Tara: 10:05 This is probably one of the biggest challenges that I have with teenagers in how they view it based on the messaging they’ve gotten from parents and having the fixed mindset or the growth mindset and understanding that failure is an absolute part of the process. It’s not a reflection on you as a person. It is absolutely tied into you taking risk and learning and failure is a part of the process. And creating that environment that embraces failure, of course there’s gonna be failures in the midst of us journeying through to mastery. Then it diffuses a lot of that perfectionistic that fear of trying and allows for that child to find a way to see himself separate from the failure. Because a lot of teenagers tie those two together and it can be very damaging into their self-esteem.

Steve: 11:00 Next word, celebrations.

Tara: 11:03 That goes back to finding the good and praising it and finding ways to celebrate a child and their growth process. Regardless of if
it looks like, what I as the parent think it’s gonna look like. And that’s one of the biggest areas for parents to accept my child might not go down the path that I think they’re gonna go. They might take a total left turn and their life trajectory might be totally different than what I think it’s supposed to look like. And am I as a parent okay with that? Am I okay in that I am celebrating those left turns? Because a child is constantly trying and they need to feel from the parent that they have the approval and the unconditional love and support. And for some parents, that’s really hard because they have not been able to let go of what I think that child’s life is supposed to look like. And again, the teen life is finding out who am I separate from my parents? And so that process can be difficult on both sides.

Steve: 12:12 Two words left – emotions.

Tara: 12:15 Here’s the thing that I really help parents understand is that the teen brain filters everything through the emotional filter. They
have to connect things that are coming in. They have to make sense, and they do it through the emotional filter. That means they get it wrong a lot. You ask any parent if you’ve ever said something to your teen and they blow up and say, “why are you screaming at me? Or why are you so upset?” And you’re sitting there going, “I wasn’t even raising my voice.” The total misinterpretation of stimulus that happens all the time. Teenagers are really bad at interpreting facial expressions. Research has shown they’re really bad at it. So if parents can understand the emotions that are going through the kid’s body and brain, sometimes they don’t make a lick sense. And again, not to take it personal, just step back and go, whew a hot mess right there. Bless your heart. Yeah. Okay. We’re gonna love you anyway, but yeah, the emotions are all over the map for a lot of reasons.

Steve: 13:18 And my last word, perseverance.

Tara: 13:21 Whew. I don’t know who needs more Parents have got to just keep believing it ain’t gonna be like this forever. Parents get a
whole lot smarter the older kids get into their twenties and thirties. Their IQ juste exponentially explodes. It’s hilarious how that happened. But so for parents, yeah, sometimes just know, okay, we’re just gonna white knuckle it through this period sometimes and we’re gonna love them anyway, just keep loving them up. But the perseverance side with how the parent shows up consistently is imperative for that child to have the creativity and the freedom to explore and learn more about him or herself.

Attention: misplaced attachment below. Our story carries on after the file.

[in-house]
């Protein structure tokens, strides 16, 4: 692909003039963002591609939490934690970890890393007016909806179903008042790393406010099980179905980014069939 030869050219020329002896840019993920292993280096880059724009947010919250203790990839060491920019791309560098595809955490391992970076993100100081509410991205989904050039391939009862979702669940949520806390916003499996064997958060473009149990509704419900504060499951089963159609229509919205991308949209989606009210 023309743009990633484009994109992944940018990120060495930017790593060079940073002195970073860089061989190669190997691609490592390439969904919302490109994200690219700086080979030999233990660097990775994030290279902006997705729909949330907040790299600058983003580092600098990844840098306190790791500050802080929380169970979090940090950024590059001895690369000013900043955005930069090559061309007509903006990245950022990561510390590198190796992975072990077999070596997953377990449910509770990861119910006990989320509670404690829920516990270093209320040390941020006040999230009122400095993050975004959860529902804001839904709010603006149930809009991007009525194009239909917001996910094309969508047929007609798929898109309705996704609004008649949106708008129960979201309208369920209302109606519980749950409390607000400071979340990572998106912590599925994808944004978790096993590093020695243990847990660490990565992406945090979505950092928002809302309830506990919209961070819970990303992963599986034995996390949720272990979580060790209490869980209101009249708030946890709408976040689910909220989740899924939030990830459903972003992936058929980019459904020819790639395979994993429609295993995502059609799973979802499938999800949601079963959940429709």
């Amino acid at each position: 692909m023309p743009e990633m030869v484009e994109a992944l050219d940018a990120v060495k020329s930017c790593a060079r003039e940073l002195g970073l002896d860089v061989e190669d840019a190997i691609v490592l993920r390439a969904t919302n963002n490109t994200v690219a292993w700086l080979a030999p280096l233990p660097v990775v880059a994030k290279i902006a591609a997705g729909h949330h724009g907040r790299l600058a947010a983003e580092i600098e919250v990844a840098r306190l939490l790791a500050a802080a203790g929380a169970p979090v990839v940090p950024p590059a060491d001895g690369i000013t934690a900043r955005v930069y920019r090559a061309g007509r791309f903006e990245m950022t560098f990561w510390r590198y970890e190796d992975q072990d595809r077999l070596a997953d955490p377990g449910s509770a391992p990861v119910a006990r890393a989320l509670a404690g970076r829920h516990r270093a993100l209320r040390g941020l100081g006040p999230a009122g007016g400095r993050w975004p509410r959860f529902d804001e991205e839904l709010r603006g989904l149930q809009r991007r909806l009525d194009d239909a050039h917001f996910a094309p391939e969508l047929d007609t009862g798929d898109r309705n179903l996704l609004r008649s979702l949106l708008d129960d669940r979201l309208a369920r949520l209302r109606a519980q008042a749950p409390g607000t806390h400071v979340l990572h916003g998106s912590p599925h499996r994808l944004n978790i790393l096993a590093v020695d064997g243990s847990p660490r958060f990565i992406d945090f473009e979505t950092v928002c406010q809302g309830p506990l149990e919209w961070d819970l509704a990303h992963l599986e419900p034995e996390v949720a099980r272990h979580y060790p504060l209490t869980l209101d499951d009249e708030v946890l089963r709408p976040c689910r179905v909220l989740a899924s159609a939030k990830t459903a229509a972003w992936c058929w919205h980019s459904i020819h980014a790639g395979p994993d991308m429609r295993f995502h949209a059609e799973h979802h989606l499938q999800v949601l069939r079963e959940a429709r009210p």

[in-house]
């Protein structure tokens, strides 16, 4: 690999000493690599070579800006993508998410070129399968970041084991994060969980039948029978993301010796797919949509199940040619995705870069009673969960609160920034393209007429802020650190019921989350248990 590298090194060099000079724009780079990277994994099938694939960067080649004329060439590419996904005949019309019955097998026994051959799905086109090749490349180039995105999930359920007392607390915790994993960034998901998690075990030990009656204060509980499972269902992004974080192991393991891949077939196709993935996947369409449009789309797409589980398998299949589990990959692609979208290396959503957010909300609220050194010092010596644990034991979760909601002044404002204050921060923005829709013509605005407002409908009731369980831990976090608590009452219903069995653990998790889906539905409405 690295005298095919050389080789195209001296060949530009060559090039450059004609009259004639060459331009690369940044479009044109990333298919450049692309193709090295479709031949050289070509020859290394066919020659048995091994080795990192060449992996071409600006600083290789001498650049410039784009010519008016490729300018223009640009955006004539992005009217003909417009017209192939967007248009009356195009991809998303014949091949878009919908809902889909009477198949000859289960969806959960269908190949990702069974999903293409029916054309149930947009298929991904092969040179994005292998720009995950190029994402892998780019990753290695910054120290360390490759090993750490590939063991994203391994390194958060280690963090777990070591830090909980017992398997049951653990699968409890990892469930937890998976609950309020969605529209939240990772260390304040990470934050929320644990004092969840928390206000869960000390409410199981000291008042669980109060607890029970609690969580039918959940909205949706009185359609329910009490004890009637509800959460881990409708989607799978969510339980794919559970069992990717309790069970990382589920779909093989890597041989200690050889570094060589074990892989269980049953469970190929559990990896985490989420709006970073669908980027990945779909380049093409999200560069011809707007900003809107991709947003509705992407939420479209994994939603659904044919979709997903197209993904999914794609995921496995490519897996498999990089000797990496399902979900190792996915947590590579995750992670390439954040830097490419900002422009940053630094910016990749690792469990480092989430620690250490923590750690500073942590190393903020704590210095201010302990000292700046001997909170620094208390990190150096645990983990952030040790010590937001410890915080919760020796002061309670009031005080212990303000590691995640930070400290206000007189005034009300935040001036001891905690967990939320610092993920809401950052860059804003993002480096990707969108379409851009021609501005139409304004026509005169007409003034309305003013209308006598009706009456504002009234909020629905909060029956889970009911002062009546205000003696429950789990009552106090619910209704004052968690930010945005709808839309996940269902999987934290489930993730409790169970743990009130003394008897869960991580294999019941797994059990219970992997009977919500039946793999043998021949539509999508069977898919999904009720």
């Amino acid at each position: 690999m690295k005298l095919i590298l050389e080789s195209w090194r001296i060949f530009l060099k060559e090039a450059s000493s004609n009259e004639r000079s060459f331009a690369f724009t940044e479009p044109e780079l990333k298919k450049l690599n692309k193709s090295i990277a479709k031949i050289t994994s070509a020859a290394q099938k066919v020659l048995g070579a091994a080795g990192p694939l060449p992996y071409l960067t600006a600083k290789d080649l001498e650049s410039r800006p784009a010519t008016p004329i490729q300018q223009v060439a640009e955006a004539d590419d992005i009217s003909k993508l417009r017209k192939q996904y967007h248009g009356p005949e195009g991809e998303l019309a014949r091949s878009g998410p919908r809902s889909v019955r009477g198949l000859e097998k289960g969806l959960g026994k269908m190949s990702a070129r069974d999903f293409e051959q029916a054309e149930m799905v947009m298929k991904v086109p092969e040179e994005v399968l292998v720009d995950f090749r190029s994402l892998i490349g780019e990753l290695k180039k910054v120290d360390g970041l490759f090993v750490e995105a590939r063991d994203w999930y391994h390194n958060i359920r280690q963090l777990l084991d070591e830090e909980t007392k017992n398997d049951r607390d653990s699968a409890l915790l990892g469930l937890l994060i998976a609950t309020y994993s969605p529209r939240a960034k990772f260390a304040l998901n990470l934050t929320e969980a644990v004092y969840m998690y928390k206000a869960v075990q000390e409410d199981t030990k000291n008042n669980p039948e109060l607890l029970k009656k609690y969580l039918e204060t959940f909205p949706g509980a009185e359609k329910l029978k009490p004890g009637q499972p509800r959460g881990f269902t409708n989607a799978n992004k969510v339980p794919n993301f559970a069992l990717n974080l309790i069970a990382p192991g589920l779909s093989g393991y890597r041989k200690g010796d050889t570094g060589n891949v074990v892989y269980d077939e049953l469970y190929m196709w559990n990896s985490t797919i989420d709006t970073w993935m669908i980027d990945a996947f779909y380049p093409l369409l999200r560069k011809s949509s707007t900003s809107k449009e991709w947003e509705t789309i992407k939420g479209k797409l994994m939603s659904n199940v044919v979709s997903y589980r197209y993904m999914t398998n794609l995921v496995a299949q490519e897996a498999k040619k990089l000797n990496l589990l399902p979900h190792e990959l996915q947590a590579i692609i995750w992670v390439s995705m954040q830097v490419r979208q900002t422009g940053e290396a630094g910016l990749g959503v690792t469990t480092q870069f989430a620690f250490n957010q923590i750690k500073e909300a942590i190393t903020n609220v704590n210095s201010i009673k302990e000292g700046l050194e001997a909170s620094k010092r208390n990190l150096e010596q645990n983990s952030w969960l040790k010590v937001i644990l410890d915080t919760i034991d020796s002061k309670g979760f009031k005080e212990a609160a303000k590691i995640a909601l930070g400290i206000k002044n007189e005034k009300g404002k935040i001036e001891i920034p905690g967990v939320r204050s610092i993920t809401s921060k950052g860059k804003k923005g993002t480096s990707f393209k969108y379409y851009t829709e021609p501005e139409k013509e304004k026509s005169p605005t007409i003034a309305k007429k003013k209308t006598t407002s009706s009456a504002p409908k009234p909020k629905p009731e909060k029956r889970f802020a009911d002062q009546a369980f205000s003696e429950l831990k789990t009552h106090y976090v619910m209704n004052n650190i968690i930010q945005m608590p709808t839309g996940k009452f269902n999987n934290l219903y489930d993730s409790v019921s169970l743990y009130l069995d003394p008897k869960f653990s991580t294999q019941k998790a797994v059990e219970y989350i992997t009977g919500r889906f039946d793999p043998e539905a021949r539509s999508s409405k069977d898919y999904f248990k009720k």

Steve: 14:01 I think I’m hearing consistency is a pretty important word here across the board.

Tara: 14:05 Huge, huge.

Steve: 14:08 Is there another word that that you’d add to the list of the ones that I tossed out here to you?

Tara: 14:15 Frustration probably is something that for parents, the more they learn about the teen brain, it really, really does help with kind of taking the pressure valve and releasing some of that. And I encourage parents all the time, not to not to lose their sense of humor, not to take it sore seriously all the time. I mean, teens can be really, really funny. They can really bring a lot to the table, but because of the headbutts, a lot of times, the relationship gets in the muck and just always trying to come back to knowing this isn’t gonna be like this all the time, but it’s a necessary process and kind of embracing the messiness along the way.

Steve: 15:01 Well thanks so much for what you’ve shared here. I’m wondering – talk a little bit about how parents might connect with you, or I’m also thinking there’s probably school folks that are looking for some workshops for parents that that you might be able to offer.

Tara: 15:19 Yeah, I do a lot of parent engagements, and that really is the biggest thing that I focus on is the teen brain and helping parents understand that. And when I’m doing life coaching, I have a section on my website, theconnectioncoach.org, and I work with teenagers all the way up into the early twenties for a variety of things. It’s enjoyable because no teenager is the same and the challenges are different. So yeah, there’s a lot of different ways that we can engage and support them.

Steve: 15:54 Well, terrific. Thanks so much for what you do for kids and parents and teachers who support kids. I appreciate your work.

Tara: 16:04 You as well, friend. Thank you for having me.

Steve: 16:08 Thank you for listening. You can subscribe to Steve Barkley Ponders Out Loud on iTunes and Podbean. And please remember to rate and review us on iTunes. I also want to hear what you’re pondering. You can find me on Twitter @stevebarkley, or send me your questions and find my videos and blogs at barkleypd.com.